Ep 31 - Feeling irritated, moody and fatigued? Maybe it’s not in your head. With Dr Miranda Myles

By Amy Crawford

Dr Miranda Myles is a naturopath, acupuncturist, homeopath, herbalist and nutritional medicine lecturer. She's also the founder of The Fertile Project, a clinic in Albert Park that I have the pleasure of working from when not in a pandemic!

Listen to the full episode on Apple Podcasts, Spotify, Google Podcast and more.

Broadcast: October 1, 2021
Duration: 32:19


Here is a snippit of our conversation…

Amy: Miranda and I had a really great conversation recently. I'm sure many women listening have had that experience where you've gotten some results back from the doctor and the doctor has said ‘You’re fine, it's all within normal range – what you’re feeling is in your head.’ Those of us who have felt that may walk away feeling really deflated and frustrated because we’re anxious, fatigued, our moods fluctuating, we’ve no get up and go. Maybe there's no libido and we start questioning, is it the pandemic, is it just because of the enormity of what I'm dealing with or is it something else?

Miranda: So firstly, it's not all in your head. That's number one. And number two, the pandemic on top is just on top of what can be happening for us in our age group. So from your mid-forties, your hormones naturally start to drop. The first hormone to drop is progesterone. And progesterone is associated with dopamine and GABA, which are two of our neurotransmitters. And dopamine is like our hormone of reward and satisfaction. And GABA is our calming hormone. So if you imagine progesterone's up, GABA's up here, dopamine's up here. But as we start to go into that peri-menopausal stage, or just basic hormone changes, progesterone drops, and what goes with it is dopamine and GABA. And so our sense of calm and our sense of relaxation and enjoyment drops as our progesterone drops, which is all naturally what's happening as we get older. And then what happens with that is that we get this imbalance between progesterone and oestrogen. And we've all heard about oestrogen dominance - it's a term that's bandied around all the time and oestrogen is associated with serotonin. Serotonin is our happy hormone. And we would naturally think ‘Cool, oestrogen’s high so then serotonin's high, so we’re going to be really, really happy.’ But it's an imbalance, right? If you've got too much oestrogen and too much serotonin, that presents as anxiety if it's not balanced against the dopamine.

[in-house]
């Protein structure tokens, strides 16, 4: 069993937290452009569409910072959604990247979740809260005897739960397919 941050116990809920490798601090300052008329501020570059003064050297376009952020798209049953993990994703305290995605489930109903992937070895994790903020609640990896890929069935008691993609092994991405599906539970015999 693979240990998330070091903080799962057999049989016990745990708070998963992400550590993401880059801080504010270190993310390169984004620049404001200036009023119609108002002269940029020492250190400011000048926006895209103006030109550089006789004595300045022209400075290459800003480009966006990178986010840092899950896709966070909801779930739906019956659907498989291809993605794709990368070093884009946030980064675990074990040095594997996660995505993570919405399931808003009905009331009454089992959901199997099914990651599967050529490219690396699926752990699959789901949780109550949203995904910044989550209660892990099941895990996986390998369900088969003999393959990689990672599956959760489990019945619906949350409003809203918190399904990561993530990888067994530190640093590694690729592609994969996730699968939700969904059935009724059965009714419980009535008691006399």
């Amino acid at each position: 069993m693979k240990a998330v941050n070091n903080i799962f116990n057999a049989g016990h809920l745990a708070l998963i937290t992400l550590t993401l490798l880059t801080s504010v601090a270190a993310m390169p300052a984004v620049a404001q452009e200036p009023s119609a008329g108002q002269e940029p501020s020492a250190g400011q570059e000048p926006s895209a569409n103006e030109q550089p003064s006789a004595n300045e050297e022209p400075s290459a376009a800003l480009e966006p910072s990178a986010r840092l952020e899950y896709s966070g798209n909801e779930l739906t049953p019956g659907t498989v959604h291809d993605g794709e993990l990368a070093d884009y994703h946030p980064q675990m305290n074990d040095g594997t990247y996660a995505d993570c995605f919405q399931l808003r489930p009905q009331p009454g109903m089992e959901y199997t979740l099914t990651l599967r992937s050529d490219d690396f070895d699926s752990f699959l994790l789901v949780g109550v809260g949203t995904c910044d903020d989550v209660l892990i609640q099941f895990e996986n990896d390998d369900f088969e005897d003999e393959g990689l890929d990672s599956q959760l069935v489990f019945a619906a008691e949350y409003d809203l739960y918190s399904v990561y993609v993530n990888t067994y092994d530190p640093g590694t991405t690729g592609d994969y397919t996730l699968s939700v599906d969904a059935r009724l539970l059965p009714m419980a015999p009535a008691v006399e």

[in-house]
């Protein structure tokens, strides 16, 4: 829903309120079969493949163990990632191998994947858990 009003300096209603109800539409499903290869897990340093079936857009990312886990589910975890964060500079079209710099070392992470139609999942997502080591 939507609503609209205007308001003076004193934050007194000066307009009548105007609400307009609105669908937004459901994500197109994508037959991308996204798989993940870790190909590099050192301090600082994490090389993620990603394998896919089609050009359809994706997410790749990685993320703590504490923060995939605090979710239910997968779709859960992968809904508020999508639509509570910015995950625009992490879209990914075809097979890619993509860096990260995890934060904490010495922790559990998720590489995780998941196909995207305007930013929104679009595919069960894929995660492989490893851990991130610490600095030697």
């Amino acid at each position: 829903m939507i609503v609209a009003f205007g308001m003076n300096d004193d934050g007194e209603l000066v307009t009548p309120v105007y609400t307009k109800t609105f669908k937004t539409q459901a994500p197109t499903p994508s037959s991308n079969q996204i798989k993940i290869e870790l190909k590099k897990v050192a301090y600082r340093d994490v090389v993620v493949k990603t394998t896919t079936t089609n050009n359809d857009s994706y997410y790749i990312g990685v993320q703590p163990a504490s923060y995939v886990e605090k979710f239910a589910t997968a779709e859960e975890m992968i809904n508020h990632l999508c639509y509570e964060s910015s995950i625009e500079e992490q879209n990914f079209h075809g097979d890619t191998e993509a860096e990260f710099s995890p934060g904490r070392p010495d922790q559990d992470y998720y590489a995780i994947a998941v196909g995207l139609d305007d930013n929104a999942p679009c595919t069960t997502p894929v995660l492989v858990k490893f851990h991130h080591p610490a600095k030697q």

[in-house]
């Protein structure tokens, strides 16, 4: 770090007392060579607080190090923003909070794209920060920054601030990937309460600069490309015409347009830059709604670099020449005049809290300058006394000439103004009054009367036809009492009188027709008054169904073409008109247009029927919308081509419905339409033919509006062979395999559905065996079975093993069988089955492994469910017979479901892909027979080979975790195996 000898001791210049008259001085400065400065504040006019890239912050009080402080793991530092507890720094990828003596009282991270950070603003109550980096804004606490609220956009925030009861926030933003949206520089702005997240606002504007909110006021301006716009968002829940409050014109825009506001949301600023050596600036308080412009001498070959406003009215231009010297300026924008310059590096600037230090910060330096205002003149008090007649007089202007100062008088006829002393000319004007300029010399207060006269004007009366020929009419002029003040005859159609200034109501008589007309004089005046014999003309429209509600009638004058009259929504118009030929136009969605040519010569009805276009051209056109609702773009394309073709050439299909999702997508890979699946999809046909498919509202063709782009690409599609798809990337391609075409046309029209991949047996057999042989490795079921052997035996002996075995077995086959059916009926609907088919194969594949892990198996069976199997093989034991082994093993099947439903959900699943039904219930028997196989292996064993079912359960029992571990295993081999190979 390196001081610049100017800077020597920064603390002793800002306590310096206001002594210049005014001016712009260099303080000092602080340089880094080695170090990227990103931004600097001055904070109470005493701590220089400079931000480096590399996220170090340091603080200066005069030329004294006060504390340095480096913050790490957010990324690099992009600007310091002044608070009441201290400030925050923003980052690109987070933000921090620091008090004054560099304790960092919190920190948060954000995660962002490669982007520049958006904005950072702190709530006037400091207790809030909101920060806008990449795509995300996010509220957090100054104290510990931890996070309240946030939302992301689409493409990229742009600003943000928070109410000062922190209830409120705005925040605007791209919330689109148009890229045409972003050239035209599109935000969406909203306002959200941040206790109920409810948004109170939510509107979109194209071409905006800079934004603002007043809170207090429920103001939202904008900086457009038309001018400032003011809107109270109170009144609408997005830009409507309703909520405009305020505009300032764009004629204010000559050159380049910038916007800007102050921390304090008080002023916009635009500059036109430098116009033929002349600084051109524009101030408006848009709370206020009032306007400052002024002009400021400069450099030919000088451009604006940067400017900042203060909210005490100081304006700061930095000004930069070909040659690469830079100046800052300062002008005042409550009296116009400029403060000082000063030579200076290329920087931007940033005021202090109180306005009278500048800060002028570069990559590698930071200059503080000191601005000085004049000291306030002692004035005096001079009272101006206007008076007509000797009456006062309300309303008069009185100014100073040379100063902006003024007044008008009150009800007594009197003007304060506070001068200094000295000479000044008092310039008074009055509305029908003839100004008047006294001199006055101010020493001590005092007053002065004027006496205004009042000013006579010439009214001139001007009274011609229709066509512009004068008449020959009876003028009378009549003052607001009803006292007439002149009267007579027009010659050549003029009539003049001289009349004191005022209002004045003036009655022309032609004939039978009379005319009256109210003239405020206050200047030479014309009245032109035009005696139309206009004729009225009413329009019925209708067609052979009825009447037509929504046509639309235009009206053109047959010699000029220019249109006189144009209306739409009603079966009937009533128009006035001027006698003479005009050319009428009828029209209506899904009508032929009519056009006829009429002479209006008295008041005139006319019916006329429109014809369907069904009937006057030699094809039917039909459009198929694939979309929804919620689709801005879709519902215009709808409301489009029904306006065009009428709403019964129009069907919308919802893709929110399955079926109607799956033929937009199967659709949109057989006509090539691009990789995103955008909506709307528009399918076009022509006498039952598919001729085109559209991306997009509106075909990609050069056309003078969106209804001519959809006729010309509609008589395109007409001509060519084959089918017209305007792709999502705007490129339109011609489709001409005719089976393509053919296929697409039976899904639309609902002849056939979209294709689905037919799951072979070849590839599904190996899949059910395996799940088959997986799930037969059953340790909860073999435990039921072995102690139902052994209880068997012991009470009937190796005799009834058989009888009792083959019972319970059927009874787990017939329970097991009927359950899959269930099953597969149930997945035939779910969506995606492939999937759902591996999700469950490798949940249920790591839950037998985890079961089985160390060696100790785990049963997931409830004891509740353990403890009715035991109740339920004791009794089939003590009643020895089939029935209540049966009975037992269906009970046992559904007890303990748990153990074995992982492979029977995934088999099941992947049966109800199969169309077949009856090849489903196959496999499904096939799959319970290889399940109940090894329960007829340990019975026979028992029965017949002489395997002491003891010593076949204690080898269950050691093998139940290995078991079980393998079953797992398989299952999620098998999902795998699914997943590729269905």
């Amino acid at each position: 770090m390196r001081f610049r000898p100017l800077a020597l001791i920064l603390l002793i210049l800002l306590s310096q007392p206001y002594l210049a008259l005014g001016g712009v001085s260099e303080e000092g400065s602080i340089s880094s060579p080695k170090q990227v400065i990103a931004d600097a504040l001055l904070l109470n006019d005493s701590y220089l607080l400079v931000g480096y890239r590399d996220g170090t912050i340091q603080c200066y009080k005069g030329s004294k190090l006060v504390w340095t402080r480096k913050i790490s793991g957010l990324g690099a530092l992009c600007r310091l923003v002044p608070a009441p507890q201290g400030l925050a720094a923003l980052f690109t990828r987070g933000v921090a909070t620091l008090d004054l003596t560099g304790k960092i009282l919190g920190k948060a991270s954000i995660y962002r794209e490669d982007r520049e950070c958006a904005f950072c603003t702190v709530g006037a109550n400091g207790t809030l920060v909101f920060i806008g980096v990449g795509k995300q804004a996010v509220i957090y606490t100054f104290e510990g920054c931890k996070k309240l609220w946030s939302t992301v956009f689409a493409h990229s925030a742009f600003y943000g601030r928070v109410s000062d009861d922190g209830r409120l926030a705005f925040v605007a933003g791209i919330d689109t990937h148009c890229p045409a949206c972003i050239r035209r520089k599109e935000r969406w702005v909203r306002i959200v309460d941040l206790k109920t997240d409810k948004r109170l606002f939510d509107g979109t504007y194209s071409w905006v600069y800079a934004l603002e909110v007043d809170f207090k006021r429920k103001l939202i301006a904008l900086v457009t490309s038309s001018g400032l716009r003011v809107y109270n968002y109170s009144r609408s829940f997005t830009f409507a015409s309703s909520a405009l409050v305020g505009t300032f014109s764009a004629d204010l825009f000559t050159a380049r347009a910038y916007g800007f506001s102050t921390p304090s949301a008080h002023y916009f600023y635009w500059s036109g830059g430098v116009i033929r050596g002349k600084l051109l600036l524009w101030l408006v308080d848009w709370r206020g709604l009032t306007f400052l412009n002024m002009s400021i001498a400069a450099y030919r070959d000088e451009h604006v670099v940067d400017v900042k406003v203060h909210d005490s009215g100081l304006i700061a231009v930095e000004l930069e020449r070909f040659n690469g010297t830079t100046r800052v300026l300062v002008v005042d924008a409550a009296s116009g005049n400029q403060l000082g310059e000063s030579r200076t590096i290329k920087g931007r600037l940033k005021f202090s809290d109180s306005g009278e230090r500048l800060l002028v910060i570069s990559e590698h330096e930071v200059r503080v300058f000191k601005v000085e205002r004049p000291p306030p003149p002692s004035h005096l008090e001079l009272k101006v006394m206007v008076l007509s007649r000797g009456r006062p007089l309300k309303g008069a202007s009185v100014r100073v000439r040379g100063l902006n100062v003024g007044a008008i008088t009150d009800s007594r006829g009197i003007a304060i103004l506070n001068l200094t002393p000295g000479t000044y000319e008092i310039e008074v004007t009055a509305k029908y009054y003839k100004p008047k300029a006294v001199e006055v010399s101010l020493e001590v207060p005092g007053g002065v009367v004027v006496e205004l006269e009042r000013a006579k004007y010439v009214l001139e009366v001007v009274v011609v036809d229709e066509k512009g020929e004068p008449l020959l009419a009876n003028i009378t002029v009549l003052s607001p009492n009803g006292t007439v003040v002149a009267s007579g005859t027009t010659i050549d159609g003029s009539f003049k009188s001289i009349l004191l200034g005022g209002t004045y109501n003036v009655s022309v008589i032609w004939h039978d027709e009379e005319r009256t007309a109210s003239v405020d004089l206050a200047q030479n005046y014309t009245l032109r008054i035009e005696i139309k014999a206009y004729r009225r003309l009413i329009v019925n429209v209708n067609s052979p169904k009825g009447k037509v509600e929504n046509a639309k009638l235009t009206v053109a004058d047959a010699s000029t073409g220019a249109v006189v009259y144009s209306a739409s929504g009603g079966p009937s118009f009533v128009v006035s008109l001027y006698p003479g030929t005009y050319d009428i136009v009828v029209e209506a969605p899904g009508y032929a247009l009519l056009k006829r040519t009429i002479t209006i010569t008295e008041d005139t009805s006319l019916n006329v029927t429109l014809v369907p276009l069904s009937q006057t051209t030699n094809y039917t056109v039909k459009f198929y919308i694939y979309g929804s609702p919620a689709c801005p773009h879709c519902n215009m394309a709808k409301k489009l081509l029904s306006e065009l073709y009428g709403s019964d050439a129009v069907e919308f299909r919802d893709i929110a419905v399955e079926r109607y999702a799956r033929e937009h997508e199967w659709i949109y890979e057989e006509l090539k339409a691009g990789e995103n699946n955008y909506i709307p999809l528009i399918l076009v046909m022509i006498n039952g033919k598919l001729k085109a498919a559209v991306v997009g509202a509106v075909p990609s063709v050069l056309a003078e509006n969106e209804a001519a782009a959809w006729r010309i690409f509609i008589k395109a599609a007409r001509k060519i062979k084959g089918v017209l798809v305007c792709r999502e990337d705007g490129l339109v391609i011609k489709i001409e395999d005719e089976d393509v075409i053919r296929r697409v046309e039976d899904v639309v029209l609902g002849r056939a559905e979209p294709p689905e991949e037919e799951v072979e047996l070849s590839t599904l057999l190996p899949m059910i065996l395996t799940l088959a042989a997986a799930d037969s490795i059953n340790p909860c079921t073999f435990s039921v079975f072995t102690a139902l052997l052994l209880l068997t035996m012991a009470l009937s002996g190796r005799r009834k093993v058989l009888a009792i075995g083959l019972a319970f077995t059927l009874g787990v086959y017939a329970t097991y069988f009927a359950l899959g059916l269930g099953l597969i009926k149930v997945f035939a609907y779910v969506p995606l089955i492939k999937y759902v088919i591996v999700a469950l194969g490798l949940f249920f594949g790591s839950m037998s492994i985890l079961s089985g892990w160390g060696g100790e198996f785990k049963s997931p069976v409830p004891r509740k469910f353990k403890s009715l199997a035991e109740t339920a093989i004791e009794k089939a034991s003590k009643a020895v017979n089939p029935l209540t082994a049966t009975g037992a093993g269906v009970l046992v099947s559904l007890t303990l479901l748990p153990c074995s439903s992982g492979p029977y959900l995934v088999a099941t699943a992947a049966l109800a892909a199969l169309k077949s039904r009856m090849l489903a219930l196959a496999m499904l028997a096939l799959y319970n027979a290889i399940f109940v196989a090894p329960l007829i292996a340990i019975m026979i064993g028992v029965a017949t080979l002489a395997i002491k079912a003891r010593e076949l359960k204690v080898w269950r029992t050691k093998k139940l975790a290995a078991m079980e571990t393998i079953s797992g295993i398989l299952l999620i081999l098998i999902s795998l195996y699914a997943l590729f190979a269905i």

We may no longer feel like Wonder Woman…

We talk about the balance between oestrogen and progesterone all the time. That's one of the big hormonal things we talk about. But deeper than that is the connection with the serotonin, the dopamine and the GABA. So suddenly as the progesterone drops, dopamine's dropped, GABA's dropped. So GABA is our calming neurotransmitter. So suddenly we're not calm. Dopamine is our home of satisfaction. So suddenly we're not satisfied sexually, emotionally, physically. We're unhappy with everything and we're stressed and anxious and irritable and frustrated. We tend to think about oestrogen as this beautiful hormone, which it is, and serotonin is our happy hormone. And that's what makes us able to take on the world and run a business and be a mum. But if there's too much oestrogen and too much serotonin in balance with the progesterone and dopamine then we no longer feel like Wonder Woman.

Amy: But when the results come back and when a doctor says that the results are in range, what are they missing?

Miranda: So what happens is when you go and get your thyroid tested is they're testing TSH, which is Thyroid Stimulating Hormone. And that's the hormone that comes from your brain. So it's actually not testing your thyroid, it's testing your brain. So TSH comes from the pituitary gland in your brain and TSH then comes to the thyroid to tell the thyroid what to do. So TSH from the brain, when they measure TSH, they're measuring your brain's communication with your thyroid. We then want to know, what's happening to the thyroid - is the thyroid then producing T3 and T4, which are the actual two thyroid hormones. But if TSH is in range, they don't test the thyroid hormones because the TSH is seen to be the regulator of all of those thyroid hormones. So the thought is if TSH is in range, then T3 and T4 will be fine. But it's just not the case. And the range for TSH is really, really big and you can be at the lower end, lower normal, or upper normal. And you're still told that your thyroid's fine.